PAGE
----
@article { ,
title = {A study of non-linearity in rainfall-runoff response using 120 UK catchments},
abstract = {This study presents a catchment characteristic sensitivity analysis concerning the non-linearity of rainfall-runoff response in 120 UK catchments. Two approaches were adopted. The first approach involved, for each catchment, regression of a power-law to flow rate gradient data for recession events only. This approach was referred to as the recession analysis (RA). The second approach involved calibrating a rainfall-runoff model to the full data set (both recession and non-recession events). The rainfall-runoff model was developed by combining a power-law streamflow routing function with a one parameter probability distributed model (PDM) for soil moisture accounting. This approach was referred to as the rainfall-runoff model (RM). Step-wise linear regression was used to derive regionalization equations for the three parameters. An advantage of the RM approach is that it utilizes much more of the observed data. Results from the RM approach suggest that catchments with high base-flow and low annual precipitation tend to exhibit greater non-linearity in rainfall-runoff response. In contrast, the results from the RA approach suggest that non-linearity is linked to low evaporative demand. The difference in results is attributed to the aggregation of storm-flow and base-flow into a single system giving rise to a seemingly more non-linear response when applying the RM approach to catchments that exhibit a strongly dual storm-flow base-flow response. The study also highlights the value and limitations in a regionlization context of aggregating storm-flow and base-flow pathways into a single non-linear routing function.},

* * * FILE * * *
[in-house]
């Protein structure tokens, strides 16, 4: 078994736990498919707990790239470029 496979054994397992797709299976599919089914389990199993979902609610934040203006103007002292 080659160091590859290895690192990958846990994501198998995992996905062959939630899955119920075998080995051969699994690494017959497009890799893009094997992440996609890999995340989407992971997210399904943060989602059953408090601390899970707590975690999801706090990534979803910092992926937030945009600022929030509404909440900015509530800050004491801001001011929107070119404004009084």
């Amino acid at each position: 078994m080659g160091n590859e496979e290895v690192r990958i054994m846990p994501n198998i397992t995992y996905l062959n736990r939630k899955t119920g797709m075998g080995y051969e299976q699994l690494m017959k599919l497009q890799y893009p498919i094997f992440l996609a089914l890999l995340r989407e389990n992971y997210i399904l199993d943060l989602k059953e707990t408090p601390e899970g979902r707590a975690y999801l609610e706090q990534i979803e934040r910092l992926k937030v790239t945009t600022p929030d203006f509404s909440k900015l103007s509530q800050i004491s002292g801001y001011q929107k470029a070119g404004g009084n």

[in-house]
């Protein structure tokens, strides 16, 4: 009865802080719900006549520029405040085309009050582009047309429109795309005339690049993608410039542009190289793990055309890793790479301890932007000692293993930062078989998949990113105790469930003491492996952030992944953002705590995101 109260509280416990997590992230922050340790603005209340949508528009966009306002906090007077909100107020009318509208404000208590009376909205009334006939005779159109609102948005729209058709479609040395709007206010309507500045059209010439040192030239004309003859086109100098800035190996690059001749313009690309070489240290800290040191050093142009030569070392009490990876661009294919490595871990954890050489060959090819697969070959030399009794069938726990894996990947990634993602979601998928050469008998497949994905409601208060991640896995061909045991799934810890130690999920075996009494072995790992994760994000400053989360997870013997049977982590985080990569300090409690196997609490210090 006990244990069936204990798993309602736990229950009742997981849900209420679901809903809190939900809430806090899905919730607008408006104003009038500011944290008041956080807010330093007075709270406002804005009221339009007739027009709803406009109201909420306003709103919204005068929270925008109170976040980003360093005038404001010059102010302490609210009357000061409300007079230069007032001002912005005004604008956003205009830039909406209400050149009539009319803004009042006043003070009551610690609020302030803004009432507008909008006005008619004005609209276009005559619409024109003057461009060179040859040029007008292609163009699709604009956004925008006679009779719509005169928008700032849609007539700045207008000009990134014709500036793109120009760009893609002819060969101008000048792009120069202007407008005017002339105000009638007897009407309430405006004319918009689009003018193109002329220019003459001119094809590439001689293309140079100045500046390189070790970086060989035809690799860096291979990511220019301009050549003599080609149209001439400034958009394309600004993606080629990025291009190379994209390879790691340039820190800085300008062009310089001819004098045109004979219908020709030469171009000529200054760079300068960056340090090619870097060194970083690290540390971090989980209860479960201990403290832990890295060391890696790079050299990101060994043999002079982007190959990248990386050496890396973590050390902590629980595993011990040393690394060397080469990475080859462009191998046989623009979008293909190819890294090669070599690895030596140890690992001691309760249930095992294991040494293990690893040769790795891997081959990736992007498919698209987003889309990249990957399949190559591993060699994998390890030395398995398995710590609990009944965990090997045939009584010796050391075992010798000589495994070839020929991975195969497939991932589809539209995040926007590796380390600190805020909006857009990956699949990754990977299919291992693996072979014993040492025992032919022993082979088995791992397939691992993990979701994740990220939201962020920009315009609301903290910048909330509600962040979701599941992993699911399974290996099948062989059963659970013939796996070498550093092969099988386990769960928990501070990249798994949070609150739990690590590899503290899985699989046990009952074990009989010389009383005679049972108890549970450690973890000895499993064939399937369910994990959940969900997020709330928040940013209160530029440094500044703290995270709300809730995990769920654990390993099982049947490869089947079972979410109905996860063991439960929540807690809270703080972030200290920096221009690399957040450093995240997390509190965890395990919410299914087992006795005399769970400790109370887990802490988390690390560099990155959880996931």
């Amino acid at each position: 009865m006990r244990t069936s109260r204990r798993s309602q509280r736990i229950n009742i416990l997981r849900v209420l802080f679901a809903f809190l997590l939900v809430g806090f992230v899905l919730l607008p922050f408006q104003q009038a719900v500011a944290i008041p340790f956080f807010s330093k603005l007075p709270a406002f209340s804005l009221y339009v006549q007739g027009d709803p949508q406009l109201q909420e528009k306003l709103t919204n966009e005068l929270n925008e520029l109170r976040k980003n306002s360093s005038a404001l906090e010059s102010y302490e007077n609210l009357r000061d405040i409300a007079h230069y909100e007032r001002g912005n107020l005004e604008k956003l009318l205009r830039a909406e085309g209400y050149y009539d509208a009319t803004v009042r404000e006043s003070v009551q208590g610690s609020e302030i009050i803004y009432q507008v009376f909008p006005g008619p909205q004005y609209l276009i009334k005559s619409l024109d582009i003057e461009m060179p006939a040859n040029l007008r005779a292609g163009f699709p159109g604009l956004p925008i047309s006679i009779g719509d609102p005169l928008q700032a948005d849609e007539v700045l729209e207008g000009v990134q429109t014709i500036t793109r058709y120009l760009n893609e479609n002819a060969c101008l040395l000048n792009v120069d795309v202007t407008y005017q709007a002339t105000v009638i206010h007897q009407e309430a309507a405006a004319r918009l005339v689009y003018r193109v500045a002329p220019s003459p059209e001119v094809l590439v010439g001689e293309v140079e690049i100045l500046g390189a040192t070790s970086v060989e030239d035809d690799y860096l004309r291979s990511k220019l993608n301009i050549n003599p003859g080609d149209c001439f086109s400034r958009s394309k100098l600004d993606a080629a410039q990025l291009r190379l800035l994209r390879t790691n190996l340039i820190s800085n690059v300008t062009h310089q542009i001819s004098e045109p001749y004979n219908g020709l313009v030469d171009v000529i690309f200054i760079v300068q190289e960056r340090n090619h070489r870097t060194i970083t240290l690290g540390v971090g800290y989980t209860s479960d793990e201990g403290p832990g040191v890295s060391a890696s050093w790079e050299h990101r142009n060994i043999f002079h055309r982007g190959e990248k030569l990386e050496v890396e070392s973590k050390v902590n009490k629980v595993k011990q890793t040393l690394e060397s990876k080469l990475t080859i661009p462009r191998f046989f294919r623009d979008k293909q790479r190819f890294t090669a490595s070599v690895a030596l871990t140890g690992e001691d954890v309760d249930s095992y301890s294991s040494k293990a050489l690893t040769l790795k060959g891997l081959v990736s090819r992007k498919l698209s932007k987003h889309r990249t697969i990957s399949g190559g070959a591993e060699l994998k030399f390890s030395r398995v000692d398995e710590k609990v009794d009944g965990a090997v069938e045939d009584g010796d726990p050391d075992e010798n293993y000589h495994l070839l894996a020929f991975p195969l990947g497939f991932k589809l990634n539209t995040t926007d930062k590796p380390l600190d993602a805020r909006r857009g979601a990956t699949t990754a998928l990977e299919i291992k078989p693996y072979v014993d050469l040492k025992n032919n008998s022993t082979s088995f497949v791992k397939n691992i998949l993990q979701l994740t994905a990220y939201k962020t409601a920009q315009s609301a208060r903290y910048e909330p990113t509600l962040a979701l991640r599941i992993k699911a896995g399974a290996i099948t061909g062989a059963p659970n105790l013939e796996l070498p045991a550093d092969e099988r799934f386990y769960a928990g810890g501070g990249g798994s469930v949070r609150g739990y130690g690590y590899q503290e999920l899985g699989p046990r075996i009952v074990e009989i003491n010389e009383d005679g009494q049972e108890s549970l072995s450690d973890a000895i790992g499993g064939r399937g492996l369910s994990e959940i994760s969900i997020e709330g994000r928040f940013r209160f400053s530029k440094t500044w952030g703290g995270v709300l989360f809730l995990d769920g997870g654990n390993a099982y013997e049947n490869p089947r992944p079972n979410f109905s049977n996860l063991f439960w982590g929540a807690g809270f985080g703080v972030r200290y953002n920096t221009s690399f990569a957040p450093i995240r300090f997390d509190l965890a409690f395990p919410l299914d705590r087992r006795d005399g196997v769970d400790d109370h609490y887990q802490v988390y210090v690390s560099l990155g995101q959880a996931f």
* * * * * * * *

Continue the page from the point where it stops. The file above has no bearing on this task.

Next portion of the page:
doi = {10.1016/j.jhydrol.2016.06.039},
issn = {0022-1694},
journal = {Journal of Hydrology},
note = {EPrint Processing Status: Full text deposited in DRO},
pages = {423-436},
publicationstatus = {Published},
publisher = {Elsevier},
volume = {540},
year = {2016},
author = {Mathias, S.A. and McIntyre, N. and Oughton, R.H.}
}